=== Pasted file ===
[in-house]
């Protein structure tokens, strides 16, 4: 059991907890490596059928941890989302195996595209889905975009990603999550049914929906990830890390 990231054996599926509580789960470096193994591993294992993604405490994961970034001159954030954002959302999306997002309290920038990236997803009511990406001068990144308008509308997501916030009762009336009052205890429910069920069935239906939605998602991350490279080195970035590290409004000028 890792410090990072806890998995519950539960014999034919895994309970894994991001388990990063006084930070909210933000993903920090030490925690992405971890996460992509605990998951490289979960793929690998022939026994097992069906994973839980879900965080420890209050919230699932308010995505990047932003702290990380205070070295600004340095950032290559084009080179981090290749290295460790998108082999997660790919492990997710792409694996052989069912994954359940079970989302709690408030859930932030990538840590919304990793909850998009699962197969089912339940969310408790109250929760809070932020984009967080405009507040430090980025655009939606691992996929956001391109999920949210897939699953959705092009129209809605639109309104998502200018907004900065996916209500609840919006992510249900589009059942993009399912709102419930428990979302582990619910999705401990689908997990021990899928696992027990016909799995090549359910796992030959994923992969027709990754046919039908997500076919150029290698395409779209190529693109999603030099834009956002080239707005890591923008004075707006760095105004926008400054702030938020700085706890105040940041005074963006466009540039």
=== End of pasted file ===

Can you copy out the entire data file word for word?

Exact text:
[in-house]
């Protein structure tokens, strides 16, 4: 059991907890490596059928941890989302195996595209889905975009990603999550049914929906990830890390 990231054996599926509580789960470096193994591993294992993604405490994961970034001159954030954002959302999306997002309290920038990236997803009511990406001068990144308008509308997501916030009762009336009052205890429910069920069935239906939605998602991350490279080195970035590290409004000028 890792410090990072806890998995519950539960014999034919895994309970894994991001388990990063006084930070909210933000993903920090030490925690992405971890996460992509605990998951490289979960793929690998022939026994097992069906994973839980879900965080420890209050919230699932308010995505990047932003702290990380205070070295600004340095950032290559084009080179981090290749290295460790998108082999997660790919492990997710792409694996052989069912994954359940079970989302709690408030859930932030990538840590919304990793909850998009699962197969089912339940969310408790109250929760809070932020984009967080405009507040430090980025655009939606691992996929956001391109999920949210897939699953959705092009129209809605639109309104998502200018907004900065996916209500609840919006992510249900589009059942993009399912709102419930428990979302582990619910999705401990689908997990021990899928696992027990016909799995090549359910796992030959994923992969027709990754046919039908997500076919150029290698395409779209190529693109999603030099834009956002080239707005890591923008004075707006760095105004926008400054702030938020700085706890105040940041005074963006466009540039």